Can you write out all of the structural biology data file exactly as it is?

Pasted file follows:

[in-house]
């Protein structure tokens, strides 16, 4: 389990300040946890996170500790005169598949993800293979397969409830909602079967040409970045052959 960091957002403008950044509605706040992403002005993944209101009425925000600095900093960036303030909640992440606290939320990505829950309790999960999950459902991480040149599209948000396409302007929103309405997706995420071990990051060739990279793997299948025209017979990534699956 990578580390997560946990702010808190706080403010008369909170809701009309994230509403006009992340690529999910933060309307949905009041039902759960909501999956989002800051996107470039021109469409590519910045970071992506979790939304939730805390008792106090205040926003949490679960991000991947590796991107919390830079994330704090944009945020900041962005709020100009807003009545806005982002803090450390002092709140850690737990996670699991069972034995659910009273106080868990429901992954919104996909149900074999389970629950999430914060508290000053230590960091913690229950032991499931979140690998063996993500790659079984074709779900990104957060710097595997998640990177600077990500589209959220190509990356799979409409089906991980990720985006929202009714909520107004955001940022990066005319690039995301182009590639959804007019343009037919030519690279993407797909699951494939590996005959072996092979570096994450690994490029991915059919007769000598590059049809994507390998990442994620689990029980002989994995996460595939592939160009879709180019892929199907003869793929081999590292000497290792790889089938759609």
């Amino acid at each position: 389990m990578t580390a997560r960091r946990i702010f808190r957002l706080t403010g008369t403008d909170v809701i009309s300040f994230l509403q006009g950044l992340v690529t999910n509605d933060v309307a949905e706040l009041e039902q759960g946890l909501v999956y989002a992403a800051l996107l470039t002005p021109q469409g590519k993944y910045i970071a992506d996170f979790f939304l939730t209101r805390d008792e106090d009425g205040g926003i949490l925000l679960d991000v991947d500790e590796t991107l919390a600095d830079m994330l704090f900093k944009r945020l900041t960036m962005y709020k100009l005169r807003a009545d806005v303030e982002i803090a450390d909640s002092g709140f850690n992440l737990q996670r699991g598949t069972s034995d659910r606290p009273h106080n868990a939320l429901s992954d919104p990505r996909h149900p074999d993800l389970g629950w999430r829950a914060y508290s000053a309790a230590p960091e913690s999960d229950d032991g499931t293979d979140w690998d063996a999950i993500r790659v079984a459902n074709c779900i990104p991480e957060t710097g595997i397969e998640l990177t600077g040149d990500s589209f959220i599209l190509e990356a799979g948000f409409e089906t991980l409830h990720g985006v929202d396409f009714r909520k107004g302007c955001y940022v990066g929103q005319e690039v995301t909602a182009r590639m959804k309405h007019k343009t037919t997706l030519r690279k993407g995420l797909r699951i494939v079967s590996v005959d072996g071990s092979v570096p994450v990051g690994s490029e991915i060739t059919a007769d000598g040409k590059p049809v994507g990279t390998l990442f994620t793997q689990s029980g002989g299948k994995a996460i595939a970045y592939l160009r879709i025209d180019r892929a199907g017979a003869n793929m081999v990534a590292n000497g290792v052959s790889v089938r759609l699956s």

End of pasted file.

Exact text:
[in-house]
């Protein structure tokens, strides 16, 4: 389990300040946890996170500790005169598949993800293979397969409830909602079967040409970045052959 960091957002403008950044509605706040992403002005993944209101009425925000600095900093960036303030909640992440606290939320990505829950309790999960999950459902991480040149599209948000396409302007929103309405997706995420071990990051060739990279793997299948025209017979990534699956 990578580390997560946990702010808190706080403010008369909170809701009309994230509403006009992340690529999910933060309307949905009041039902759960909501999956989002800051996107470039021109469409590519910045970071992506979790939304939730805390008792106090205040926003949490679960991000991947590796991107919390830079994330704090944009945020900041962005709020100009807003009545806005982002803090450390002092709140850690737990996670699991069972034995659910009273106080868990429901992954919104996909149900074999389970629950999430914060508290000053230590960091913690229950032991499931979140690998063996993500790659079984074709779900990104957060710097595997998640990177600077990500589209959220190509990356799979409409089906991980990720985006929202009714909520107004955001940022990066005319690039995301182009590639959804007019343009037919030519690279993407797909699951494939590996005959072996092979570096994450690994490029991915059919007769000598590059049809994507390998990442994620689990029980002989994995996460595939592939160009879709180019892929199907003869793929081999590292000497290792790889089938759609």
């Amino acid at each position: 389990m990578t580390a997560r960091r946990i702010f808190r957002l706080t403010g008369t403008d909170v809701i009309s300040f994230l509403q006009g950044l992340v690529t999910n509605d933060v309307a949905e706040l009041e039902q759960g946890l909501v999956y989002a992403a800051l996107l470039t002005p021109q469409g590519k993944y910045i970071a992506d996170f979790f939304l939730t209101r805390d008792e106090d009425g205040g926003i949490l925000l679960d991000v991947d500790e590796t991107l919390a600095d830079m994330l704090f900093k944009r945020l900041t960036m962005y709020k100009l005169r807003a009545d806005v303030e982002i803090a450390d909640s002092g709140f850690n992440l737990q996670r699991g598949t069972s034995d659910r606290p009273h106080n868990a939320l429901s992954d919104p990505r996909h149900p074999d993800l389970g629950w999430r829950a914060y508290s000053a309790a230590p960091e913690s999960d229950d032991g499931t293979d979140w690998d063996a999950i993500r790659v079984a459902n074709c779900i990104p991480e957060t710097g595997i397969e998640l990177t600077g040149d990500s589209f959220i599209l190509e990356a799979g948000f409409e089906t991980l409830h990720g985006v929202d396409f009714r909520k107004g302007c955001y940022v990066g929103q005319e690039v995301t909602a182009r590639m959804k309405h007019k343009t037919t997706l030519r690279k993407g995420l797909r699951i494939v079967s590996v005959d072996g071990s092979v570096p994450v990051g690994s490029e991915i060739t059919a007769d000598g040409k590059p049809v994507g990279t390998l990442f994620t793997q689990s029980g002989g299948k994995a996460i595939a970045y592939l160009r879709i025209d180019r892929a199907g017979a003869n793929m081999v990534a590292n000497g290792v052959s790889v089938r759609l699956s």